“Gold Digger” was a HUGE hit and eventually a self-fulfilling prophecy. Add on the momentum Jamie Foxx had from his award-winning depiction of Ray Charles and you’re talking about a monster smash! It was now a fact, Kanye was even bigger than he was before.
Kanye West – 2 points, 4 total
“Lovin’ It” is arguably the best track on the album. First of all, I am a HUGE fan of The Stylistics so the sample and introduction had me hooked from the jump. 9th Wonder has a bangin’ body of work, but if I could only have one beat from him – it would be this one.
Pooh and Phonte display their usually good synergy and Joe Scudda is icing on the cake. This song is a must-have in your current rotation.
Little Brother – 2 points, 3 total
“Diamonds from Sierra Leonne (remix)”: On his next album, Kanye acknowledges that his “big brother came through and kicked my a**.” The said big brother is Jay Z and here and in subsequent tracks together Jay is clearly the Magic Johnson to Kanye’s James Worthy.
I’m getting off-topic here BUT that’s why the new Jay Electronica is so dope – it features an MC who is not outshined by Jay Z, they come across as Kawhi & Paul George or at least Raekwon and Ghostface.
Kanye West – 2 points, 6 total
“Not Enough”: Looking back, some would say this song is an indicator for the direction Phonte would go towards with The Foreign Exchange’s Connected album. No argument on that. It should be noted that The Minstrel Show is a marvelously sequenced album! Every song and every skit flows seamlessly. It is an enjoyable comprehensive listen. With that said, if “Not Enough” randomly came on your shuffle, you’d bob your head to it.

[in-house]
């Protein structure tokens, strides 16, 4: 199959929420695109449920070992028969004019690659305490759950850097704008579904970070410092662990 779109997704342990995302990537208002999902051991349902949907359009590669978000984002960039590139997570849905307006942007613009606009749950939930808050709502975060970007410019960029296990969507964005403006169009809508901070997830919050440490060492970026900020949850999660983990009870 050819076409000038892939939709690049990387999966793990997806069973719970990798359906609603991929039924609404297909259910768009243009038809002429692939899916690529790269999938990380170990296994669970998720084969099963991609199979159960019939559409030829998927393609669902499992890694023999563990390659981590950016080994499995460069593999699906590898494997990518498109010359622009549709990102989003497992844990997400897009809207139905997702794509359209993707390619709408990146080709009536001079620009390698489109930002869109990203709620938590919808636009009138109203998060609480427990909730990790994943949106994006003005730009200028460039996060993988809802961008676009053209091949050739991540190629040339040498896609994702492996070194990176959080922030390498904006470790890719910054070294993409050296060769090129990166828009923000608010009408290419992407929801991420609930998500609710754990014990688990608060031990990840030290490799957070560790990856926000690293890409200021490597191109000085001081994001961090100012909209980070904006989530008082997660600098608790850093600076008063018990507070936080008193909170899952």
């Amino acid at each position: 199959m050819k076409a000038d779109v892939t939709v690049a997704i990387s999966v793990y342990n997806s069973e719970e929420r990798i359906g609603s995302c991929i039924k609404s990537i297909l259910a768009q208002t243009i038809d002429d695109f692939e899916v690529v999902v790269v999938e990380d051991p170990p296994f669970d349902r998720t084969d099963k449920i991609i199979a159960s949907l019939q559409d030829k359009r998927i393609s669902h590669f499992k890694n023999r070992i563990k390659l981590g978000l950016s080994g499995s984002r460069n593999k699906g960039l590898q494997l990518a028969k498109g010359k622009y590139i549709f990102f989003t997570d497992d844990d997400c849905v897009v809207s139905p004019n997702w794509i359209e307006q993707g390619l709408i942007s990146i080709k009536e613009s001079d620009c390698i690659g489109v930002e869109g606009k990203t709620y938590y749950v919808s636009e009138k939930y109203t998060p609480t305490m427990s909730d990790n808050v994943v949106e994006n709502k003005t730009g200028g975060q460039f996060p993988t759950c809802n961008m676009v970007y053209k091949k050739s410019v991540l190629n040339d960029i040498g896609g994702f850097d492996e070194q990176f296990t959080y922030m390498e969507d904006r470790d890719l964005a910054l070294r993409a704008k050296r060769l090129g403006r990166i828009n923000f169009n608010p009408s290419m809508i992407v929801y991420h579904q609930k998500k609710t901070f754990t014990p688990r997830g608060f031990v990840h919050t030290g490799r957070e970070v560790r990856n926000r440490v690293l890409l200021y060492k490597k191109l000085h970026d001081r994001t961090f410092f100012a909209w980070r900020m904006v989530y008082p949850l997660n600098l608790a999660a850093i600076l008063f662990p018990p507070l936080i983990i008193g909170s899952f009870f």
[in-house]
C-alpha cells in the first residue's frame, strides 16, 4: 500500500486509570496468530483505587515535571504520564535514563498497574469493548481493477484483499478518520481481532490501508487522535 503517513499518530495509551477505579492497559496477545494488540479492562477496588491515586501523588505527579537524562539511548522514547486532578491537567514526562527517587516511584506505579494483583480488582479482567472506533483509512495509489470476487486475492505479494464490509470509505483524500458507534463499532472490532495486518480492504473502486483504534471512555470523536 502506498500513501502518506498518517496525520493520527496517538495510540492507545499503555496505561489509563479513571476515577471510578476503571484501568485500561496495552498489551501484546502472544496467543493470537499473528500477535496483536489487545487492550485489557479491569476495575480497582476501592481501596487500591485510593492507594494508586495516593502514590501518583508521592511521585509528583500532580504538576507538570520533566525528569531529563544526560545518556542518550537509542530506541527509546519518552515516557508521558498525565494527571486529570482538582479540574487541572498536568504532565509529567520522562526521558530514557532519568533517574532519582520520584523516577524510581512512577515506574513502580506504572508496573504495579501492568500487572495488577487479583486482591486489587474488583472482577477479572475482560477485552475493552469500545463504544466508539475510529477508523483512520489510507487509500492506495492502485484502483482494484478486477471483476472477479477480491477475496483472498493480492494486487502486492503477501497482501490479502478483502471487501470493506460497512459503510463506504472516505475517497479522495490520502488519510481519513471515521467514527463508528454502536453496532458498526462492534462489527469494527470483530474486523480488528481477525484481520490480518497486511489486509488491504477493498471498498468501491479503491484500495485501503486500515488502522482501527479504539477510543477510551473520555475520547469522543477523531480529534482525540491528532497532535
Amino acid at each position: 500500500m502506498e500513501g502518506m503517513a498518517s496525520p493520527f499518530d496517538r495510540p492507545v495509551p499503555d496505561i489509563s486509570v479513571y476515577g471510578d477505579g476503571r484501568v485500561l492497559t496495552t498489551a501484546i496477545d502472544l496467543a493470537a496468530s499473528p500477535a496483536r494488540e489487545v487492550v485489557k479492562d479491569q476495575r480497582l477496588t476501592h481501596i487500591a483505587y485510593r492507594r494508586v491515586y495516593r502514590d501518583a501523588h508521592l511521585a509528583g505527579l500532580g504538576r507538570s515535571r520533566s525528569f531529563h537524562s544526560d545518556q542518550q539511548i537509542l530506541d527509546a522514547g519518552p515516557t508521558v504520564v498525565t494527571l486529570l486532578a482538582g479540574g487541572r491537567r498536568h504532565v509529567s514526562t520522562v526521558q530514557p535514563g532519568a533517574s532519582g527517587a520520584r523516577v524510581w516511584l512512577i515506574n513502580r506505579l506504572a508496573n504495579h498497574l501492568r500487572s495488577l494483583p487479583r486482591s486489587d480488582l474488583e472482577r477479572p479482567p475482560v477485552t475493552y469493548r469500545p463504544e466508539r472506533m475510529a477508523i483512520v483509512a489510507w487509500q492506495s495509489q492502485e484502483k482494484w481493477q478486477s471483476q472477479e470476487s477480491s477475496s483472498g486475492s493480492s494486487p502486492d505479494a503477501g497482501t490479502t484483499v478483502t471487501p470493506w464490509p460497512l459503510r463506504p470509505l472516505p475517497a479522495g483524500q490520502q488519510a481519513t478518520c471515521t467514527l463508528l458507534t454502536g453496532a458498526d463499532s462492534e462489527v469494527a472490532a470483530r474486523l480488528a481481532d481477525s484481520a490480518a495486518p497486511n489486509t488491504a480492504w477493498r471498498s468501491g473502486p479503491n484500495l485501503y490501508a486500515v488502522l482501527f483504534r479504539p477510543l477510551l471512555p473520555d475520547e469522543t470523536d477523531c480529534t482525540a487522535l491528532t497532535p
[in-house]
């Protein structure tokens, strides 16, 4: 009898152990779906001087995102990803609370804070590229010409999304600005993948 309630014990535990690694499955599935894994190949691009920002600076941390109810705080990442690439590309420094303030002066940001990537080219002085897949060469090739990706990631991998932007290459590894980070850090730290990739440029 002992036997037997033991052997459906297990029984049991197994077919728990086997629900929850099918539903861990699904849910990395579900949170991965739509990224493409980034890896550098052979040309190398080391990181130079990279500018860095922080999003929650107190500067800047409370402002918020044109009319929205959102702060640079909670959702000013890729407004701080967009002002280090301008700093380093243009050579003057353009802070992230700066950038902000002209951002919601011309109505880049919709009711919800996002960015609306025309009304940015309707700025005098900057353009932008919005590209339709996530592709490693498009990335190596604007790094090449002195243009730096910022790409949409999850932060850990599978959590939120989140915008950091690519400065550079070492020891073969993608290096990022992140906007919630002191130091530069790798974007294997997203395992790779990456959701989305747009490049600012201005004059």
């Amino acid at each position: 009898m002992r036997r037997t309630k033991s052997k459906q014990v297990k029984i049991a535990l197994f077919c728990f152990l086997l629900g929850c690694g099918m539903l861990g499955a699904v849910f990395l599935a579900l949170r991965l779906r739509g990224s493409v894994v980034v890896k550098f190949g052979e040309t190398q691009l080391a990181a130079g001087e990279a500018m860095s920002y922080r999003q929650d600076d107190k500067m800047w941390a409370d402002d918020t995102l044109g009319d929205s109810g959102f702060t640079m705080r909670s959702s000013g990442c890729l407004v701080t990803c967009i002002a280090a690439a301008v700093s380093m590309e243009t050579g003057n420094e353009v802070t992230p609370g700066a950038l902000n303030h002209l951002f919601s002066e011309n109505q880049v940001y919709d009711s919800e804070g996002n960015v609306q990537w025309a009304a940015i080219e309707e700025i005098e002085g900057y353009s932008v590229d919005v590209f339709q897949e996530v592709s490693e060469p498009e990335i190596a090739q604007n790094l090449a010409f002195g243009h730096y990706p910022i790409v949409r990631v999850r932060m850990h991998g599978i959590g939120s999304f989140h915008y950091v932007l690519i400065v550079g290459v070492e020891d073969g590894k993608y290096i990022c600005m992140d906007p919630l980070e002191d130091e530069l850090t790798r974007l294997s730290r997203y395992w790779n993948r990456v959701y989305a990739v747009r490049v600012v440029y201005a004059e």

Little Brother – 2 points, 5 total
“Touch the Sky” jumps out with a slamming Curtis Mayfield sample and its all good from there. This was my first time hearing Lupe and I became a fan. Moreover, as I progress through life and experience my share of disappointments, I recall Kanye’s line:
Dog, I was havin’ nervous breakdowns
Like “Man, these ni***s that much better than me?
But guess who blew up or touched the sky? Yep, Mr. West.
Kanye West – 2 points, 8 total
“Slow It Down” is another track that fits seamlessly into the album’s overall groove while managing to pique the listener’s ear with some real-a** young man talk.
Sometimes I think I’m from another world
When I’m trynna tell a woman just exactly where I stand that
I want a girl, when I want a girl
And when I don’t want a girl
I want a girl who understands that
Although Phonte can punch you in the face with a one-line zinger, he consistently grabs listeners with relatability over a few lines that prompt a bit of introspection.